I try to imagine him wandering around the alleyways I myself have traveled so often. What was it that led him to HaGoral? An odd choice of twists and turns? Or something more? The name of the synagogue is apt. Hagoral means, in Hebrew, the lottery, or the destiny. A hundred years ago, the synagogue was vacant. Ashkenazic, Sephardic and Yemenite Jews were on the lookout for a place of worship. All pounced at once on the building. What to do? They held a lottery—a roll of the dice and the synagogue fell into the hands of the Yemenites.
But the name of the synagogue is not a generalized one—hagoral means a specific destiny, possibly including the destiny of a painter named Marc Chagall. Again, I ask, how did he find it? Unmarked as it is, hidden on the second floor. I wonder if it was empty when he climbed the steps, or were there others, like Mori Caesar within, sitting cross-legged on the carpets, lost in study.
Chagall could have created a classic fantasy. From the beginning, Jerusalem has generated works of art portraying fantastic images of holiness. But possibly the synagogue simply absorbed him. Within these walls was a reflection of the 2,000 years that the Yemenite people had cherished the letter of the law, untouched by the cultures of Europe and America—an unmitigated love that passed from generation to generation.
Years later, Chagall would write in his autobiography that the core of his paintings expressed a single concept: love. Standing in that room, he might have felt that the synagogue said enough; that there was no room here for impossible visions. In the moments that he sketched the synagogue, he might have seen the paradox of the Jewish people: Yemen and Russia, two opposing worlds, located on opposite sides of the planet, joined by a single thread. Chagall began sketching with pencil, and then painted the synagogue in oil. Ultimately, the painting would bind itself to his heart; after its sale in 1945 to art collector Max Cottin, Chagall would try many times to regain possession of it.
The painting went on exhibit in the Gallery of Jewish Art in New York in the spring of 1945. The work is signed by the artist and dated: “Jerusalem, 1931.” Possibly it never would have been put up for sale, but the death of his wife, Bella, and the destruction of European Jewry in the Holocaust caused him to act in ways he later regretted. A packet of letters, correspondence between Chagall and Cottin during the 1960’s and 1970’s, contains repeated requests from Chagall to buy back his painting, or exchange it for another. But Cottin refused and the painting remained with the Cottin family until its sale in New York at Sotheby’s on December 14, 2011, for $872,500.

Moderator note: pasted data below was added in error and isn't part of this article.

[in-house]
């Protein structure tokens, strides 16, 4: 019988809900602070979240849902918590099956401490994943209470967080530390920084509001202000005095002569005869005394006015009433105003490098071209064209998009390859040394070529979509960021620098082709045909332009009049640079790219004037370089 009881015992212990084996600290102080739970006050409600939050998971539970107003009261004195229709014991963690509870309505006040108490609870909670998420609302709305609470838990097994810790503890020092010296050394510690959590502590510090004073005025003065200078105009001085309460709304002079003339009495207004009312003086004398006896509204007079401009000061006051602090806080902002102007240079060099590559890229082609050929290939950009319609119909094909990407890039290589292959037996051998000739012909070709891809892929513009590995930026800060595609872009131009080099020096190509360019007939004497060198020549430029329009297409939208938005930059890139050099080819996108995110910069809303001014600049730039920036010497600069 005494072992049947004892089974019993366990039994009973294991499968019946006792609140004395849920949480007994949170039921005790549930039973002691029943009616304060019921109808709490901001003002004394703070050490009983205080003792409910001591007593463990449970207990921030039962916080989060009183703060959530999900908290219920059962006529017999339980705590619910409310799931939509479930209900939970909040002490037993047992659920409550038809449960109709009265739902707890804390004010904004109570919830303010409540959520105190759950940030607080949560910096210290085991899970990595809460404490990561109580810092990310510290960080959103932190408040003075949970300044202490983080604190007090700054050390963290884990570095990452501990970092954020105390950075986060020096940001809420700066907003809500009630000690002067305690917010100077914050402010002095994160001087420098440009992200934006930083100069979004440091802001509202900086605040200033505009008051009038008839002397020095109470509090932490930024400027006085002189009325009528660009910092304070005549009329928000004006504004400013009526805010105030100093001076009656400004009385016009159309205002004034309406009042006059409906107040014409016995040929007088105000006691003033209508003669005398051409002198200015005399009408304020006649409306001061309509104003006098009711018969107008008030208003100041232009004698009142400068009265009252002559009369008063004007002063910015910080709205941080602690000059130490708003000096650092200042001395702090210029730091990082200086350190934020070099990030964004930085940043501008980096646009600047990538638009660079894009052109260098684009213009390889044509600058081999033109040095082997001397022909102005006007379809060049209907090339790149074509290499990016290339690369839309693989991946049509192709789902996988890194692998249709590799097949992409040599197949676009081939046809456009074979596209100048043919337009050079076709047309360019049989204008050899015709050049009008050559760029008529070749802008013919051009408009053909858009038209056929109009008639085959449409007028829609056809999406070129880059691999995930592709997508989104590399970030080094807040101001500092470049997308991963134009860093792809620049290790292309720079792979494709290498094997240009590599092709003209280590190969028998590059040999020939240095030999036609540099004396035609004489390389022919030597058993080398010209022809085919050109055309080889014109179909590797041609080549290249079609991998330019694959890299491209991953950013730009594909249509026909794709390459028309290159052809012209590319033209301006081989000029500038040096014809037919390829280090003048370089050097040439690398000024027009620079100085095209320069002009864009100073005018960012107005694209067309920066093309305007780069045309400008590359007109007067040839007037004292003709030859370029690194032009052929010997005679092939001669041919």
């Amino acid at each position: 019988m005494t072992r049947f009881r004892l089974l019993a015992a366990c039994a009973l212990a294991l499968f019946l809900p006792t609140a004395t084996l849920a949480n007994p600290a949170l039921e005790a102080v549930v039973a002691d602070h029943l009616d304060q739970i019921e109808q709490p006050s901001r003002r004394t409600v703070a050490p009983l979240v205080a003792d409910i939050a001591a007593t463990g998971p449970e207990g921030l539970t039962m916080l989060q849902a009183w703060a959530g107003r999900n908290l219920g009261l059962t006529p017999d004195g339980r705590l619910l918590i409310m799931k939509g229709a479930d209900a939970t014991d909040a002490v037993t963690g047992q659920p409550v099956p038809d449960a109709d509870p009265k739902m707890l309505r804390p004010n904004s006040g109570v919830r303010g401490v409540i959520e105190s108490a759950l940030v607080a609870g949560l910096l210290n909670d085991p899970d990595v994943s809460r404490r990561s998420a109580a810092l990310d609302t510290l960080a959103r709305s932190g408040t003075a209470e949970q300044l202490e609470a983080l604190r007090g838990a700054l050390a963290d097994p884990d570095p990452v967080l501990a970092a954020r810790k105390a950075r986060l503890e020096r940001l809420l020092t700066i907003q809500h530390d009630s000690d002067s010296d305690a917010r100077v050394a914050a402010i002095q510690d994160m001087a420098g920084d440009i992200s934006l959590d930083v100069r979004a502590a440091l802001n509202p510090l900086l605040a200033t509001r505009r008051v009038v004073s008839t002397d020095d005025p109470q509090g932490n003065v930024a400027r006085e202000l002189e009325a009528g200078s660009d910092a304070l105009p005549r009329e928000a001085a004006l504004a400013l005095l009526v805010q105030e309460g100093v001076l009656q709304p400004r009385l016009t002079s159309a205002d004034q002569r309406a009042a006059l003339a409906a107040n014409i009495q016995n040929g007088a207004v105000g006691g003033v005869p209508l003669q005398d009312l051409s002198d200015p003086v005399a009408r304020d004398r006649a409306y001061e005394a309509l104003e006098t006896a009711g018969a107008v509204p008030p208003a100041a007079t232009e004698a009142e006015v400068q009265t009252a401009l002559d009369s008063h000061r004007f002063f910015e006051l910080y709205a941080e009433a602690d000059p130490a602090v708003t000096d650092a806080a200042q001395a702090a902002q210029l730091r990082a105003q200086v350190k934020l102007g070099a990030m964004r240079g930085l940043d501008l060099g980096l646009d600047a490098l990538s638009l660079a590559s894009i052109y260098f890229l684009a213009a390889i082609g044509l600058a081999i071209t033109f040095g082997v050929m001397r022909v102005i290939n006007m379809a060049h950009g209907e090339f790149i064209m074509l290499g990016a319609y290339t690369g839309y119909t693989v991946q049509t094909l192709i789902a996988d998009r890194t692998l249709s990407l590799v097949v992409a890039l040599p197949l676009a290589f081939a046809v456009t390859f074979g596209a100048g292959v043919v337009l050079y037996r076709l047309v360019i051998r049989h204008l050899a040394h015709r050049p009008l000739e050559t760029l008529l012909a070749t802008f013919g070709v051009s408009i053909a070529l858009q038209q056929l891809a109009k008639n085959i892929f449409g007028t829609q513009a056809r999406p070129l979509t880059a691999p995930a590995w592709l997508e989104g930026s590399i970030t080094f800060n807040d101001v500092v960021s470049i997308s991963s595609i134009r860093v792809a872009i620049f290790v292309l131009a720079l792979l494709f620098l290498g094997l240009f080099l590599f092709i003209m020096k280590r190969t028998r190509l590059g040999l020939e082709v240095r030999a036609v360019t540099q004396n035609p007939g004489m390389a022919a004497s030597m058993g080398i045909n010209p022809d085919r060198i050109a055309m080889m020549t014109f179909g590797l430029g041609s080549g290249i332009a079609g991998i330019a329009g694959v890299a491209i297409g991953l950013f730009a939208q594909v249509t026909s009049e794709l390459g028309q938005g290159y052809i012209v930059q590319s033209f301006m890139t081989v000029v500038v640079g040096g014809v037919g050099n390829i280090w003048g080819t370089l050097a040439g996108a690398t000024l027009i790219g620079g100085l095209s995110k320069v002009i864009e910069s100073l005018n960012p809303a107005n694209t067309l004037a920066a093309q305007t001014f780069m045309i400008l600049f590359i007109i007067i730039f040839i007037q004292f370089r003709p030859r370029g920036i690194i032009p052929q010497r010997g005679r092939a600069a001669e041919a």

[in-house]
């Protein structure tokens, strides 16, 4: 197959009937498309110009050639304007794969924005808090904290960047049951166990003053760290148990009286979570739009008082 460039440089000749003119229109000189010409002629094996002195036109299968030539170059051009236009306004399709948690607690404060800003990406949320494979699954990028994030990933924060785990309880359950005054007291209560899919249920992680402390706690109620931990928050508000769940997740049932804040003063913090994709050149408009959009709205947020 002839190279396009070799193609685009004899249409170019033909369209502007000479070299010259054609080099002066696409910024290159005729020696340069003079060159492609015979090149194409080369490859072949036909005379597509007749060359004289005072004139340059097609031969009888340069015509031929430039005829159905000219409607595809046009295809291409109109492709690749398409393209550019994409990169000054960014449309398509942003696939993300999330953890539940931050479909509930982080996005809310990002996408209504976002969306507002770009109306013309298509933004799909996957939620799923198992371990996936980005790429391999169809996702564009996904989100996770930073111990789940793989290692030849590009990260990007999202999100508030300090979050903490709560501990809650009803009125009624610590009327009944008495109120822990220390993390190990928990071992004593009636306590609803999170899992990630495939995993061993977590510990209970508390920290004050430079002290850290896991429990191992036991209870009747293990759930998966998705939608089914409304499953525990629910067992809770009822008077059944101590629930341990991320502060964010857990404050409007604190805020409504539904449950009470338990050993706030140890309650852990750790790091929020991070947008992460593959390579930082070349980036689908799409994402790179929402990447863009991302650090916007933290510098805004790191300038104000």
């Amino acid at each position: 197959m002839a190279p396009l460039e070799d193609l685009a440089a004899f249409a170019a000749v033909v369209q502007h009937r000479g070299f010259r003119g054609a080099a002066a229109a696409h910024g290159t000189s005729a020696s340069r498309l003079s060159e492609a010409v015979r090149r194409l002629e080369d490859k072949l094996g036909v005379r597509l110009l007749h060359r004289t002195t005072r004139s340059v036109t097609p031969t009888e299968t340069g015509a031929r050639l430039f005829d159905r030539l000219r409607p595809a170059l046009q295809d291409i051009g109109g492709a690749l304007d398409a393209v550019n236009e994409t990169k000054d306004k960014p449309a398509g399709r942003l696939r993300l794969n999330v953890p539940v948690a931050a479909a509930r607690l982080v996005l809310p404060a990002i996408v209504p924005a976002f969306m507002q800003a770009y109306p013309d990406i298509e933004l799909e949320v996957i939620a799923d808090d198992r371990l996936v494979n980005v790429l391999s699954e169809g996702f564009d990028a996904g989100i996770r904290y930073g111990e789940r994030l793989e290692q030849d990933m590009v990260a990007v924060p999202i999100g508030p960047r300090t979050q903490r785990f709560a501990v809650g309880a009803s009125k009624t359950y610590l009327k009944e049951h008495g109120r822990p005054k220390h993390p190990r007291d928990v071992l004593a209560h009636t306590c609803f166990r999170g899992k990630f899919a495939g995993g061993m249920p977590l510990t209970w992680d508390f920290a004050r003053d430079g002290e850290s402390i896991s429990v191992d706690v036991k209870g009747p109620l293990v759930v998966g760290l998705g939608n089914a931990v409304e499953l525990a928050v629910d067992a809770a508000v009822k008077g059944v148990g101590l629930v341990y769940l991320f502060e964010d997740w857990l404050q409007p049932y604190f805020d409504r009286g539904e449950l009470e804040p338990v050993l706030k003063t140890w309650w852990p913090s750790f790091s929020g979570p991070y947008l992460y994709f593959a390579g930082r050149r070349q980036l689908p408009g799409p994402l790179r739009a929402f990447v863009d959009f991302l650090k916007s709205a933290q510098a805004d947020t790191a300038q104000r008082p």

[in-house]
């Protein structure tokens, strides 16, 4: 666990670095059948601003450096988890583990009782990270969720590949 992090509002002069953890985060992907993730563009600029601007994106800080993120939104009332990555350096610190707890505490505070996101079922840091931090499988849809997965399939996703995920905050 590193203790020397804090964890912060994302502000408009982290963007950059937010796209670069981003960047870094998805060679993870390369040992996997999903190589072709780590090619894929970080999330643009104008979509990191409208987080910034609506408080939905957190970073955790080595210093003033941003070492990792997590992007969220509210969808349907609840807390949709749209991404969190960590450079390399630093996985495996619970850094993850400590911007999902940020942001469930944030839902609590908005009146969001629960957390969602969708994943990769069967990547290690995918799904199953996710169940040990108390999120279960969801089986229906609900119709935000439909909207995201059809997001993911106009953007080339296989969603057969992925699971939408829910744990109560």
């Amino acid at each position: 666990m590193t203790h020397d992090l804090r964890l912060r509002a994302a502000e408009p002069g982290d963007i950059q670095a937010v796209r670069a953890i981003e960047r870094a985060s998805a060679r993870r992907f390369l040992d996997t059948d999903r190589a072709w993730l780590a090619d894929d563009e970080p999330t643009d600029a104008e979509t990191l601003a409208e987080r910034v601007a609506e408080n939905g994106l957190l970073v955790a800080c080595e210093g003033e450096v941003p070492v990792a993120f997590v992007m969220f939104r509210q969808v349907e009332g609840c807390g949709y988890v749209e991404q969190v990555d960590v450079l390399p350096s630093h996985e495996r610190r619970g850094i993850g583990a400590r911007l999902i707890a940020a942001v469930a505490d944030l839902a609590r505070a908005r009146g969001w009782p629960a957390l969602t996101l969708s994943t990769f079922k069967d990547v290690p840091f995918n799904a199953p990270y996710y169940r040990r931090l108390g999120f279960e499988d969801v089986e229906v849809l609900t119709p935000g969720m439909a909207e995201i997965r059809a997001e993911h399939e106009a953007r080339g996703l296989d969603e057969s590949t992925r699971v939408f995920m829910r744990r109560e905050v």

Sometimes, when I’m alone in the synagogue, I look at the reproduction of Chagall’s work and it strikes me anew each time how ordered it is, not only the balanced colors and shapes, but the inner balance that comes, perhaps, from the 500-year-old Torah scroll that rests in the Ark Chagall painted. Five hundred years of Jewish life, testifying to the eternity that Chagall sought.
When Chagall passed away in France in 1985, there was no one in his family to say Kaddish. He would have been buried without rites. However, a stranger, a Jew who knew the prayer, said Kaddish for the celebrated artist. And sometimes, when I look at his painting, I think, perhaps, it was Mori Haim Caesar who sent such a man to pray for him.